After each took their five-minute 'one minute allotted' introduction, each candidate made his spiel about his part of the deal. The first man, LA's Reginald Jones-Sawyer, Sr. acknowledged that he had some personal pot use from the 70s but had long since quit that lifestyle to become a productive member of society, particularly in politics, laughing it up with the audience as if it were a dirty joke. Besides being a member of the Black Caucus, Mr. Jones-Sawyer, Sr.'s business cards were printed on the obligatory run of the mill union printed card stock bearing the union seal. One hand washes the other. The Assemblyman was the only one to become available enough to offer a biz card to me though, and of course I had a business card for him.
Assemblymen Jim Woods, Ken Cooley, and Reginald Jones-Sawyer, with panel moderator (r)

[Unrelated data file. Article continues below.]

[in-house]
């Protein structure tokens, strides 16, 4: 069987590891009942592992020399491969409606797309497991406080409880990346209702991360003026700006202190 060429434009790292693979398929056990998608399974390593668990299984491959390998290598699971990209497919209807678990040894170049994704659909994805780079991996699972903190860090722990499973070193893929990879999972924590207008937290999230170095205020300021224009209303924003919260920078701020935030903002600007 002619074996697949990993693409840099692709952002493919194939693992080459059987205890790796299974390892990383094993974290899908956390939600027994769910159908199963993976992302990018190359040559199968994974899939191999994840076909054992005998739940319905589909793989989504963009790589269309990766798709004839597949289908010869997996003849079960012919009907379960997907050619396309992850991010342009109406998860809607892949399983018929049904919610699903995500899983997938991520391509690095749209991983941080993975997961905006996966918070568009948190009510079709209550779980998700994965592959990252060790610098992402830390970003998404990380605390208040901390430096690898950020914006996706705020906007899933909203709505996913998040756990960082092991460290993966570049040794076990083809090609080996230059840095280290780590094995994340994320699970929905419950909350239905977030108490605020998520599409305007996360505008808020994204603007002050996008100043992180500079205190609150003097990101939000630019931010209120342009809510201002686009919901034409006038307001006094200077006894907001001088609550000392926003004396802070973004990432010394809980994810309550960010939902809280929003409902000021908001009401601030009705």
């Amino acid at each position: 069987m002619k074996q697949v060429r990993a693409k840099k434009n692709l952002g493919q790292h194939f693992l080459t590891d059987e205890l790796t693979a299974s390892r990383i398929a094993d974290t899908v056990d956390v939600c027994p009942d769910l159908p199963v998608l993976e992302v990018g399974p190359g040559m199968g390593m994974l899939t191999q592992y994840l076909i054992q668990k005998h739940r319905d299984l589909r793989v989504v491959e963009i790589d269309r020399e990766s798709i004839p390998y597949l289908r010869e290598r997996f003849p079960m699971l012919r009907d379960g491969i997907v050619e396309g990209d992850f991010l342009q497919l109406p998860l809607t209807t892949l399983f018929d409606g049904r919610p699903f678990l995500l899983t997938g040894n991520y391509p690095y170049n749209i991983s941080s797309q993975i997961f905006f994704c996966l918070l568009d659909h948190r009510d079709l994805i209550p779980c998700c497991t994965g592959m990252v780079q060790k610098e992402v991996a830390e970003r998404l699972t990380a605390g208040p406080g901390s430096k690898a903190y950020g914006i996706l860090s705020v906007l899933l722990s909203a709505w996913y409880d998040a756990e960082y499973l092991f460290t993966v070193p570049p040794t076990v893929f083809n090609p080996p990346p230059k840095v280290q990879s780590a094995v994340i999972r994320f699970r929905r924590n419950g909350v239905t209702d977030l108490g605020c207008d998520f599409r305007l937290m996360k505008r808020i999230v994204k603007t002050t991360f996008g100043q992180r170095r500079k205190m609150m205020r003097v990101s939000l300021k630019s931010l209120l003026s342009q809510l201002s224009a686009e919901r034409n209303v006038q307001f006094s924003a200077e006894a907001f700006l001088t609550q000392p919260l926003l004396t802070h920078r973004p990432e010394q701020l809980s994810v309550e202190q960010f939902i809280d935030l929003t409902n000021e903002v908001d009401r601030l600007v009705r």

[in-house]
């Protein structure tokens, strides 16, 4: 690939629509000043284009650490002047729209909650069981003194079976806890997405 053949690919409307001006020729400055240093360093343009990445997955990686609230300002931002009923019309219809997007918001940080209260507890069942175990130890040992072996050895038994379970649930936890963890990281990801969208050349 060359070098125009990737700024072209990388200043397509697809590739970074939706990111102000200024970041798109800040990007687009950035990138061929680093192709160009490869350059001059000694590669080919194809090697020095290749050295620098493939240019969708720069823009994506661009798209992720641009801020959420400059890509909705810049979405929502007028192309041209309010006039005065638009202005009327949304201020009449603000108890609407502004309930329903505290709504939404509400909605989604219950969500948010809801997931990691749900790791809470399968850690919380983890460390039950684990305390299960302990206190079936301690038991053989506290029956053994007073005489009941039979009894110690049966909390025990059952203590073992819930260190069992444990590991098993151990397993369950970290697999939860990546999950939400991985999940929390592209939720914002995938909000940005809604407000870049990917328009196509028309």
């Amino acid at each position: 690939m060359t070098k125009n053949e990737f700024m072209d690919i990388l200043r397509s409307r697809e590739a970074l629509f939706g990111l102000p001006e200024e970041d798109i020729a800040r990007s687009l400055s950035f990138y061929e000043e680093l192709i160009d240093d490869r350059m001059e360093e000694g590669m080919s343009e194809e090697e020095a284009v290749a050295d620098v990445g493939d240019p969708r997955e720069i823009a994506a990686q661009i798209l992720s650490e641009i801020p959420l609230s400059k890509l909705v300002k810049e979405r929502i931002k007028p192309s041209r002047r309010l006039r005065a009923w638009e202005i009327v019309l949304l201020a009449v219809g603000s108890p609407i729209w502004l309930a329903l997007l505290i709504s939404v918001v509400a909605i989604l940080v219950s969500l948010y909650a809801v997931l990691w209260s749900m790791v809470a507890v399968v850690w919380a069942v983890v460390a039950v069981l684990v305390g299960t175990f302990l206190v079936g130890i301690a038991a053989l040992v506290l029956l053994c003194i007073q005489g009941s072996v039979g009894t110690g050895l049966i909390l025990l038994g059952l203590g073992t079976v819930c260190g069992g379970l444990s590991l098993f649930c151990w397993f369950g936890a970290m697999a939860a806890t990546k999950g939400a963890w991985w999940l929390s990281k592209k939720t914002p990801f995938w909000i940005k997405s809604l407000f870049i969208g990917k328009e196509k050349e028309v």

The Assemblyman in the middle was Ken Cooley. Again if you have read this run-up story you know that Mr. Cooley is another very capable public servant. In fact, it was revealed to this journalist that Mr. Cooley was the spark plug who ramrodded the initial rodeo. Mr. Cooley spoke to the personal witness of someone close to him being helped through cannabis use, thus sparking his desire to do something about regulating medical marijuana. Like MGD, Mr. Cooley, occupying the center power position onstage and clearly 'the Man' in charge, is not one to miss a genuine opportunity. BTW, Mr Cooley let it be known that medical cannabis is fine but he wasn't endorsing recreational weed. He wanted regulations set up to test it and make it uniform. After all, it's better to tax the sick, what choice have they got? Plus, they don't vote.